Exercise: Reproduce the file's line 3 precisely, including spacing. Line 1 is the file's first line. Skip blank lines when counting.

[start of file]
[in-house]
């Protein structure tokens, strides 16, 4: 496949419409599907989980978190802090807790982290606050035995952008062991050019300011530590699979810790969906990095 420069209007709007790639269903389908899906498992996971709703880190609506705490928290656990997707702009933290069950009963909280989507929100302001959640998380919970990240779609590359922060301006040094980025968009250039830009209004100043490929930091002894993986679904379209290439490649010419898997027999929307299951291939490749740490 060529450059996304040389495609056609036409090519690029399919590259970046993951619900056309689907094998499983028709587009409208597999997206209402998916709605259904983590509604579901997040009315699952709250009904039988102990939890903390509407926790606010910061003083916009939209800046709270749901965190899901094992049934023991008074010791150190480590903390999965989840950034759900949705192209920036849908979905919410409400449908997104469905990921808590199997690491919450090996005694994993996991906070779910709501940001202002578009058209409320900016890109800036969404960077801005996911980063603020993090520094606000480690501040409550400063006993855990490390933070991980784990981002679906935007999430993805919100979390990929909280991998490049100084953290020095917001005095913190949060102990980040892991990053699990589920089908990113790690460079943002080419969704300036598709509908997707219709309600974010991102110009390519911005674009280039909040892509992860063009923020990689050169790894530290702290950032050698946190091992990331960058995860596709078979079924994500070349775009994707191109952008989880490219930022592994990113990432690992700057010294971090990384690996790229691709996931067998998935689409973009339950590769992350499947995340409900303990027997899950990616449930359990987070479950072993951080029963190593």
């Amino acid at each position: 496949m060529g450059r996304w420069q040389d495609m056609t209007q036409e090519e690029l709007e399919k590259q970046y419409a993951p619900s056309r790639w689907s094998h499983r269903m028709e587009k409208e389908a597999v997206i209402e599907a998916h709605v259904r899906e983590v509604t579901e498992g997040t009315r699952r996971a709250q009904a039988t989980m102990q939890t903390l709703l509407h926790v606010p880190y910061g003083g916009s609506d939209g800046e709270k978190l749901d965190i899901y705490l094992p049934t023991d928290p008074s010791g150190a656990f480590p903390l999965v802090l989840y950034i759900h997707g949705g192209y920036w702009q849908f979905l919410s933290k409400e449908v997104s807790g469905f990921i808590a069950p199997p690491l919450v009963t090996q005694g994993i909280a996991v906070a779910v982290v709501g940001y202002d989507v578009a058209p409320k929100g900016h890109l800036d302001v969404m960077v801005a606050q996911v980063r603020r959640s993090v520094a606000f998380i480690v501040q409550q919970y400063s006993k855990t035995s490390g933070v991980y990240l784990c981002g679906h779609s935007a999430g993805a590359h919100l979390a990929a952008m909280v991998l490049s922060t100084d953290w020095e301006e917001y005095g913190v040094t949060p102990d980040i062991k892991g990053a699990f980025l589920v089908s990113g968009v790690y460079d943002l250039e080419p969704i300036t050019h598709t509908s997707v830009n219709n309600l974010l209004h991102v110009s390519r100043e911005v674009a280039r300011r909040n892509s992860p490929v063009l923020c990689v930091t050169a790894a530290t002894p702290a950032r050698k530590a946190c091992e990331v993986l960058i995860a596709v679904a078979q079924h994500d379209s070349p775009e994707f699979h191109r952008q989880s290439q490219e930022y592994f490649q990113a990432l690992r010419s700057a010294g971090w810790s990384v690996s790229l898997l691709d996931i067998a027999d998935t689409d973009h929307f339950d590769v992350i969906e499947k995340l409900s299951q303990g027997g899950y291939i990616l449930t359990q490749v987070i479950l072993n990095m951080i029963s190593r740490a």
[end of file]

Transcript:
């Amino acid at each position: 496949m060529g450059r996304w420069q040389d495609m056609t209007q036409e090519e690029l709007e399919k590259q970046y419409a993951p619900s056309r790639w689907s094998h499983r269903m028709e587009k409208e389908a597999v997206i209402e599907a998916h709605v259904r899906e983590v509604t579901e498992g997040t009315r699952r996971a709250q009904a039988t989980m102990q939890t903390l709703l509407h926790v606010p880190y910061g003083g916009s609506d939209g800046e709270k978190l749901d965190i899901y705490l094992p049934t023991d928290p008074s010791g150190a656990f480590p903390l999965v802090l989840y950034i759900h997707g949705g192209y920036w702009q849908f979905l919410s933290k409400e449908v997104s807790g469905f990921i808590a069950p199997p690491l919450v009963t090996q005694g994993i909280a996991v906070a779910v982290v709501g940001y202002d989507v578009a058209p409320k929100g900016h890109l800036d302001v969404m960077v801005a606050q996911v980063r603020r959640s993090v520094a606000f998380i480690v501040q409550q919970y400063s006993k855990t035995s490390g933070v991980y990240l784990c981002g679906h779609s935007a999430g993805a590359h919100l979390a990929a952008m909280v991998l490049s922060t100084d953290w020095e301006e917001y005095g913190v040094t949060p102990d980040i062991k892991g990053a699990f980025l589920v089908s990113g968009v790690y460079d943002l250039e080419p969704i300036t050019h598709t509908s997707v830009n219709n309600l974010l209004h991102v110009s390519r100043e911005v674009a280039r300011r909040n892509s992860p490929v063009l923020c990689v930091t050169a790894a530290t002894p702290a950032r050698k530590a946190c091992e990331v993986l960058i995860a596709v679904a078979q079924h994500d379209s070349p775009e994707f699979h191109r952008q989880s290439q490219e930022y592994f490649q990113a990432l690992r010419s700057a010294g971090w810790s990384v690996s790229l898997l691709d996931i067998a027999d998935t689409d973009h929307f339950d590769v992350i969906e499947k995340l409900s299951q303990g027997g899950y291939i990616l449930t359990q490749v987070i479950l072993n990095m951080i029963s190593r740490a």